← Back to all posts

Making the Connection Between Listening and Independence

Woodley House is fortunate to have dedicated employees who care deeply about serving others.

In this blog, I would like to introduce you to our Residential Director, Edward Barnett. Ed oversees the running of Valenti House (our transitional home), Crossing Place (our crisis home) and Holly House (our long-term group home), as well as our Supported Independent Living Apartment Program with apartments throughout the city.

Ed’s dedication to serving others comes from a strong religious and spiritual foundation. His mother was a missionary, so he and his six older siblings naturally grew up helping people. In the early 1980s, he was ordained as a minister and did missionary work in Kenya, Sudan, and Uganda. This past month, he spent two weeks on a mission trip to Africa, where he conducted leadership training to pastors and leaders in Kenya (Kakamega, Butere, Kisumu) and Uganda (Torreo and Mbale). In 2013, Ed celebrated 22 years of ministry as a pastor, and has been happily married for 28 years. He has three children who all serve and work in the public service field, giving back.

Being a problem-solver is Ed’s most important job. He studied electrical engineering in college, which has prepared him to think through the issues that come with managing roughly 30 people, ensuring consumer concerns are addressed, and making sure the quality of Woodley House facilities enable recovery in a safe, secure environment.

Unlike many other service providers, Woodley House offers support every step along the journey towards recovery, from crisis to independence. Barnett tells the story of one consumer who recently went through multiple stages of recovery with Woodley House:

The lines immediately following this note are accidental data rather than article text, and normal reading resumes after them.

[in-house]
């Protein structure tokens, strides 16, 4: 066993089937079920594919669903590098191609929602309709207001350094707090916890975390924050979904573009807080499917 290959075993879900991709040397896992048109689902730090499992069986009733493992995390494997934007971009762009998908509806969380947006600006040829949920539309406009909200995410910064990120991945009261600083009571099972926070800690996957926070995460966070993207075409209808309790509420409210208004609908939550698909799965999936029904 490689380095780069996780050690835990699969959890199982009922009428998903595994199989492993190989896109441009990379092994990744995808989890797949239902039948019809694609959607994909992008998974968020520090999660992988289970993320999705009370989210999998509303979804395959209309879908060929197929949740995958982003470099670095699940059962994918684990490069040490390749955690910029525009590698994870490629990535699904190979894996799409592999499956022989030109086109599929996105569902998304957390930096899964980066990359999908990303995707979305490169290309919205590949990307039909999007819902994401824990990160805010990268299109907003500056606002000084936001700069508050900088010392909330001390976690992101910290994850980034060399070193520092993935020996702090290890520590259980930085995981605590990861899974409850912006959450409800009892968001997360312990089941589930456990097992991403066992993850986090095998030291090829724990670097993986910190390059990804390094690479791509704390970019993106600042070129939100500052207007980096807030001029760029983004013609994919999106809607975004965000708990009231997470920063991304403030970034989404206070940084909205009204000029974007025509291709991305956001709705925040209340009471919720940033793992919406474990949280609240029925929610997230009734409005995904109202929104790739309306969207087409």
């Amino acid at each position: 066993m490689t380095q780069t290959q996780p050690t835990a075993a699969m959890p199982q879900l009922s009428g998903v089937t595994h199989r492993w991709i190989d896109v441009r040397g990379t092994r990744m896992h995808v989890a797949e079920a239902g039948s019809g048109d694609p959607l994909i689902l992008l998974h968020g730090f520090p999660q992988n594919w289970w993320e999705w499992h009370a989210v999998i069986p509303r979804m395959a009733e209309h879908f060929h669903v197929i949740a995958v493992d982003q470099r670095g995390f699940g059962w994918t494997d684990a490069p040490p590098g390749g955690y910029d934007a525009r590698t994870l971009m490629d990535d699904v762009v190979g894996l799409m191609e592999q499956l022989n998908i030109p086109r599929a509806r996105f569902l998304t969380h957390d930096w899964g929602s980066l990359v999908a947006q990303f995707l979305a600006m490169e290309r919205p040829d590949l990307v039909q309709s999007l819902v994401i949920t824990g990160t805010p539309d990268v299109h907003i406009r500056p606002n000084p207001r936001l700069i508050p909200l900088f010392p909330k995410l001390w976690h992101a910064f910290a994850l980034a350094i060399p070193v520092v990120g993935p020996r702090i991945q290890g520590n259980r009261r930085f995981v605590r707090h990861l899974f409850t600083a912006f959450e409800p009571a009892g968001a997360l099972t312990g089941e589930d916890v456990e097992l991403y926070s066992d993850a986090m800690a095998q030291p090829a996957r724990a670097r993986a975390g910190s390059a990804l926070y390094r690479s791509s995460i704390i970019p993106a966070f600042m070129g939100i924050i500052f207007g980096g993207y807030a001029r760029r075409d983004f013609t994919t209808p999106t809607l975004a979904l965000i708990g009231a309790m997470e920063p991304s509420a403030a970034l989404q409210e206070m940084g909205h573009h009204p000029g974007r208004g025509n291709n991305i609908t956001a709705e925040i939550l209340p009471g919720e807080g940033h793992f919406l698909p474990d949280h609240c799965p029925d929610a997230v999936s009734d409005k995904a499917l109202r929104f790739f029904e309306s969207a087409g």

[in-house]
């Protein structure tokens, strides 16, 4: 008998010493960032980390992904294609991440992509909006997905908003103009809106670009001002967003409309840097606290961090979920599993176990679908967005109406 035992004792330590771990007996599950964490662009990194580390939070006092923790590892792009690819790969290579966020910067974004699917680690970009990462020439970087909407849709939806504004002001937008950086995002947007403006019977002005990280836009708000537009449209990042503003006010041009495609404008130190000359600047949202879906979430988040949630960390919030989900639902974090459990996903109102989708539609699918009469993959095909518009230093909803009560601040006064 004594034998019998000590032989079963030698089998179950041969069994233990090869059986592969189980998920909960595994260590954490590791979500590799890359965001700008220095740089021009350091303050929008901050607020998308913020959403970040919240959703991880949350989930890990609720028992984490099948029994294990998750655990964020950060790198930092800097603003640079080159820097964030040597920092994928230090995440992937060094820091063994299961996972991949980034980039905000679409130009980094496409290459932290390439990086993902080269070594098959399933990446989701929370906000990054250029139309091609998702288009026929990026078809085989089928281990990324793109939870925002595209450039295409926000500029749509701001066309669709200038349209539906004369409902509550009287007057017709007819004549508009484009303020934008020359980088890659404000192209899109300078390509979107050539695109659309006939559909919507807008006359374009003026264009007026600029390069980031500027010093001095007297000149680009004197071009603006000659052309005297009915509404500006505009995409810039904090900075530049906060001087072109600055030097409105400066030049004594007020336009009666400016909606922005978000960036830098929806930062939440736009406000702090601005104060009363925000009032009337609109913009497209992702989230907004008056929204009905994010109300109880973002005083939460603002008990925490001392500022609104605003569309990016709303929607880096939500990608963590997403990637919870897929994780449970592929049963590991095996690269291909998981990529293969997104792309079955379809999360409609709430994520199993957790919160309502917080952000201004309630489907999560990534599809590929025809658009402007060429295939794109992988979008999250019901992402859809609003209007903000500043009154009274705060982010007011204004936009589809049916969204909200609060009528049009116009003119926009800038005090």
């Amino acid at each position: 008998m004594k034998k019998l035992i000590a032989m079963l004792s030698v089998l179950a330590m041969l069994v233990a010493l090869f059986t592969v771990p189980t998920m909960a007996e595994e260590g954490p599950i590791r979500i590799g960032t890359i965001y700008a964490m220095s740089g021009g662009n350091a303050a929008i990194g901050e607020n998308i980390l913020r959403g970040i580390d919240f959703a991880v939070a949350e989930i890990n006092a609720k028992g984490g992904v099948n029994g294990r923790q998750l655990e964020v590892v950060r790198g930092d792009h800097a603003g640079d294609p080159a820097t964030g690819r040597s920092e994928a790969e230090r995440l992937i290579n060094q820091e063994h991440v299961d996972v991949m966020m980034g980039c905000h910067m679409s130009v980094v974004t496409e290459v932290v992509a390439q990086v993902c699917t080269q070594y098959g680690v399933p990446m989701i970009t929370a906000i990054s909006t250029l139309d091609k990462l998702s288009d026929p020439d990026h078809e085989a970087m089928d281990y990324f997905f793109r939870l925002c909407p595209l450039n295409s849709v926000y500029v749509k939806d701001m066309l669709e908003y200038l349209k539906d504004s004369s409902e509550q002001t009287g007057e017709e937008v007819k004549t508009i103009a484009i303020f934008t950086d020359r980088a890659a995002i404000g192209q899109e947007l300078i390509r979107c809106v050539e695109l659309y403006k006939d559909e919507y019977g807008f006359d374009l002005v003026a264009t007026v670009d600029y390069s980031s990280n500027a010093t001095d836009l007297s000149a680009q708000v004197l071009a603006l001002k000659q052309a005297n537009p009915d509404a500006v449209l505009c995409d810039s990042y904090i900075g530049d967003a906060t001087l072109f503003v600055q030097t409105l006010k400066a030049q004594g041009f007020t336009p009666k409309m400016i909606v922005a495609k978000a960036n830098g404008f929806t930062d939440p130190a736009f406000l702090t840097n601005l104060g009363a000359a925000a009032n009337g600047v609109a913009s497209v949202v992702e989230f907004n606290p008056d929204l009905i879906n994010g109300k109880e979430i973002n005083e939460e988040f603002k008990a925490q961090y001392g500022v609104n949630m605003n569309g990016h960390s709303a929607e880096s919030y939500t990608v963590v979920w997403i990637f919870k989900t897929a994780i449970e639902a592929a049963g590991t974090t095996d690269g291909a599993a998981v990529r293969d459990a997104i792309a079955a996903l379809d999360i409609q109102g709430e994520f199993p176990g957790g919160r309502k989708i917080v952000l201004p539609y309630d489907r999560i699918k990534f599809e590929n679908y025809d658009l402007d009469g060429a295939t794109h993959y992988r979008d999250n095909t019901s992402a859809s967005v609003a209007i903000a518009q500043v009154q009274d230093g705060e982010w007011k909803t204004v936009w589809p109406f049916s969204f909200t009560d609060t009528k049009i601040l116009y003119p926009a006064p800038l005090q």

“We had a consumer who came to Crossing Place, our crisis house – homeless, did not have any direction, could not care for himself, did not have much support. Within two weeks, we were able to stabilize him and bring him to a place where he could be cognizant enough to understand directions. We transitioned him from the crisis house to Valenti House, where he stayed in the transition program for about a year, and then we transitioned him from that program over to Holly House, where he stayed for about two to three years before he transitioned out. And now he’s out of our program.”

Most transformations he has seen working at Woodley House start with listening and nurturing.

“You have to listen, because listening doesn’t just tell you what consumers need. Sometimes it tells you what they missed in life. And you try to fill some of those voids to give them confidence to step out and try new things, to reshape their thinking and reshape their lives from the tragic situations they have had in the past.

“They begin to imagine and dream for better lives and better living. And with a little support, they learn day by day that they are competent enough to take care of themselves. And they begin to try a little bit more, and then a little bit more, until you begin to see a form of independence develop.”

Barnett says that working at Woodley House gives him the opportunity to live his ideology, which is “Be your best every day. Give – whoever it is you serve – your best, without looking at where they came from or who they are.”

Before coming to Woodley House, Ed was with the Maryland Department of Health & Mental Hygiene, working with mentally ill children and adolescents, as well as supervising and training counselors. He has a Master’s Degree in Counseling.

We hope you will join us in thanking Ed for his dedication to making Woodley House a pathway to recovery for hundreds of Washington, DC area residents each year.

Leave a Reply

Your email address will not be published. Required fields are marked *